The digital first and last mile

A young woman is sitting in a bus shelter and looking down the road. The shelter is lit and has an information board.Many car trips in Australia are less than 2km. So there is room for a re-think in personal e-mobility and digital solutions.  The Future of Place organisation recently ran an online workshop on the digital last mile. It drew together technology and data solutions to support first and last mile experience. The key question was what does the last mile of the future look like? It therefore follows: will everyone be included in the digital first and last mile solutions?

Four guests gave their expertise to the workshop. Katherine Mitchell reminded us that regular commuters have high levels of digital literacy. But not everyone has a smart device. She focused on accessibility, safety, confidence and wayfinding.

Damien Hewitt posed the idea of bus stops offering more local information, not just about transport or timetables. 

Stephen Coulter discussed the opportunities for micro-mobility and e-mobility. With 12 billion car trips of less than 2km made each year it’s time for transformation.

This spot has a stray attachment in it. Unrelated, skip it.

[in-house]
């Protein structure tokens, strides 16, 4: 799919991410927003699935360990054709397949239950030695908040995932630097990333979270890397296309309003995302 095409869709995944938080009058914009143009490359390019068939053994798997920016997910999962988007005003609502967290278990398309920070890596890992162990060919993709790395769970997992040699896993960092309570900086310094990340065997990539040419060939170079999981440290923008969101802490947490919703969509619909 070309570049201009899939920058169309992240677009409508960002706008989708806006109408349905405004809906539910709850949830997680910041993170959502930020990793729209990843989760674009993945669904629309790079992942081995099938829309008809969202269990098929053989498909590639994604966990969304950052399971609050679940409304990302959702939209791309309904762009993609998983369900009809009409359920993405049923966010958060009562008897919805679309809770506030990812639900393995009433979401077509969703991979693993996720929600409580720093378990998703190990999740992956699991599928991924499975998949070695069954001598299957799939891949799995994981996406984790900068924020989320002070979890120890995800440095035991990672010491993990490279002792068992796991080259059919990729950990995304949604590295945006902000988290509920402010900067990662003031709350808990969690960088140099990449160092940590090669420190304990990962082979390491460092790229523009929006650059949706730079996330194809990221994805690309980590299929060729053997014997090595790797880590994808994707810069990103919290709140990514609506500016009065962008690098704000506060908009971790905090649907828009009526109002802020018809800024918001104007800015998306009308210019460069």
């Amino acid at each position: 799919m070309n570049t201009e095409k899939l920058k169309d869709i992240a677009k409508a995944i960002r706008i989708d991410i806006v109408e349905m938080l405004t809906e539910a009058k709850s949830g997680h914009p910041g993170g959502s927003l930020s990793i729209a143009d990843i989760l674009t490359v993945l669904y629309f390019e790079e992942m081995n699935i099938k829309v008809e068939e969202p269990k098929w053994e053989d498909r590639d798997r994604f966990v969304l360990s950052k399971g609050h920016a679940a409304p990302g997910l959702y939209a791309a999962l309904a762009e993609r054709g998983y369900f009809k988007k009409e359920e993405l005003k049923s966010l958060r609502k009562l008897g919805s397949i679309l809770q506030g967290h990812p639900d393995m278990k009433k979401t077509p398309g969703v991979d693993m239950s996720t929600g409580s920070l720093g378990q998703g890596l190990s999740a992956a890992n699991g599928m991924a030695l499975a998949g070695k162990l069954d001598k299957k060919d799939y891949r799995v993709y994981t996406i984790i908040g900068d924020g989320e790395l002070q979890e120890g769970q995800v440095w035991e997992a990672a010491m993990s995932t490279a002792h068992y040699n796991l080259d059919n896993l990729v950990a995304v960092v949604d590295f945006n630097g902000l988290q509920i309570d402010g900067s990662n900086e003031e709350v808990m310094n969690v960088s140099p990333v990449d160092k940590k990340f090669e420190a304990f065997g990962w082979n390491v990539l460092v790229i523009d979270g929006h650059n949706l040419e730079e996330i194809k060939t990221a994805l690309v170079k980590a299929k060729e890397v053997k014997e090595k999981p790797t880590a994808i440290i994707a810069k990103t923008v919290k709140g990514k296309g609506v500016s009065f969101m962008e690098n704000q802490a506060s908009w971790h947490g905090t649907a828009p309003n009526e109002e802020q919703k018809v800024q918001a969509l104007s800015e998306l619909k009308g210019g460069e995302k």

Oliver Lewis advocated for a greater level of digitisation to manage assets for real time experiences for users. He also introduced the idea of “Digital Twins”. An example of a digital twin is a digital 3D model of a real physical object or process. It helps predict how a product will perform.

Workshop participants gave their ideas via a process of “card-storming”. The results were captured in a document on the Future of Place website.  This website has more information about a handbook they are developing. 

A related article is Pedestrians on Wheels: A new paradigm.